Sikorski — who is Poland’s foreign minister, used to be its defense minister and is married to Washington Post columnist Anne Applebaum — said that proceeding with the proposed American missile defense sites in his country would definitely have political costs, and it was not clear whether something might change on the American side. His country was not prepared to incur definite costs for something that might not come to pass anyway.
Translation: Bush is out of power in 368 days (not that anyone’s counting), and his administration can go and whistle.
Tusk told the Frankfurter Allgemeine essentially the same thing. He was more tactful, of course, saying decisions about the program didn’t have to “be a race.” His Czech counterpart, Mirek Topolanek, was equally circumspect. He said that quality was more important than speed.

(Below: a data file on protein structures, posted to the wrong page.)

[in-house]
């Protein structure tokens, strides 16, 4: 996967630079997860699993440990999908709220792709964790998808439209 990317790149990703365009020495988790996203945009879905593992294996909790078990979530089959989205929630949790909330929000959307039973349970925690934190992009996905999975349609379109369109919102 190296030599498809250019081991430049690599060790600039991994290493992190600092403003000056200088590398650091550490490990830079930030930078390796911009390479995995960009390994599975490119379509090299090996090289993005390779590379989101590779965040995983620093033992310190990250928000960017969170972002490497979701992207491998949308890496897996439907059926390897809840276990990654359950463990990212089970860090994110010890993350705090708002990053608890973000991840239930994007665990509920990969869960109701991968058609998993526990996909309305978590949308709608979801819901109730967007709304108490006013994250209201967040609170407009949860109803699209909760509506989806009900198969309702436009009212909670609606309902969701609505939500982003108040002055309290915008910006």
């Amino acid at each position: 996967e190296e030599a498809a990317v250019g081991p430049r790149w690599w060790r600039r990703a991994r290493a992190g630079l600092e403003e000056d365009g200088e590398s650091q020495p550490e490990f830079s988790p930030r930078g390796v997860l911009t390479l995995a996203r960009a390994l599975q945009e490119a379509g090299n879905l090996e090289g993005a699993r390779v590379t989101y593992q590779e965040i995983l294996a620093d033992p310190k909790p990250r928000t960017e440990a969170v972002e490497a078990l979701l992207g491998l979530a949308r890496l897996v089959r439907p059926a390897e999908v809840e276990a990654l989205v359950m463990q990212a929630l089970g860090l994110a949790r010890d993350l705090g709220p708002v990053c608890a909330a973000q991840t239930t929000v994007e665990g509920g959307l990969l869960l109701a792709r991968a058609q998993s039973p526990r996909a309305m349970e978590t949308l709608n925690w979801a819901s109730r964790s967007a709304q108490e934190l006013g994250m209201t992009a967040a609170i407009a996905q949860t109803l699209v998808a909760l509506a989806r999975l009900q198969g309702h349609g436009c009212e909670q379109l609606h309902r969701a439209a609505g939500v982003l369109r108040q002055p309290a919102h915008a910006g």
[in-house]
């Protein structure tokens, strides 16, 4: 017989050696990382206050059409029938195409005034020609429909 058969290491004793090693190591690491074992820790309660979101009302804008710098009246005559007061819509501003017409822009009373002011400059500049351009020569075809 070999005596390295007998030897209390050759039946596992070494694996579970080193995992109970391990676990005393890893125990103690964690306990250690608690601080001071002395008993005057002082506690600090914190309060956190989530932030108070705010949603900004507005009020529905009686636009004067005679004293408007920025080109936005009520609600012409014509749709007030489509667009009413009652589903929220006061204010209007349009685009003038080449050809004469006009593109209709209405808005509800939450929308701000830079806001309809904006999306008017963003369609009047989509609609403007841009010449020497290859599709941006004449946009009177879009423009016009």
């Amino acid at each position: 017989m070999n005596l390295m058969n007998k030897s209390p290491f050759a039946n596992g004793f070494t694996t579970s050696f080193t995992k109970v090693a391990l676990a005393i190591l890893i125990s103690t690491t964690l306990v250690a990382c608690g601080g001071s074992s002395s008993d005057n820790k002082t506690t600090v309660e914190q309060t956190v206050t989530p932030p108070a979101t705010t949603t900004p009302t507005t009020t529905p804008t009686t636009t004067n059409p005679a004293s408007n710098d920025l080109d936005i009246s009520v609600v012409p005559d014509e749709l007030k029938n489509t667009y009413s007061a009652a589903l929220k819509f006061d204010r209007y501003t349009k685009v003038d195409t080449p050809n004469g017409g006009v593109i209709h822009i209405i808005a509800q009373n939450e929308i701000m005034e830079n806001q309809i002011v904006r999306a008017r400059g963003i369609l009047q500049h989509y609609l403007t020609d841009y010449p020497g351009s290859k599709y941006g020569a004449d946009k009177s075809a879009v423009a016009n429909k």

Translation: Prime Ministers let their cabinet colleagues speak more directly, but really, Bush is out of power in 368 days (not that anyone’s counting), and his administration can go and whistle.
So it’s an interesting period in transatlantic relations. Bush-administration initiatives are getting shelved, the succession is unclear, and what the successor’s policy will be like is even more unclear. Politics and vacuums being what they are, some unusual things could bubble up at the working level, or unexpected players could be taking initiatives. But as the Czech and Polish leaders are pointing out, pet projects of the outgoing US administration that are widely opposed in their countries will not find much favor.
I had hoped that Daniel Davies would work up another nifty model for when people would stop paying attention to Bush, but it looks like we have empirical data.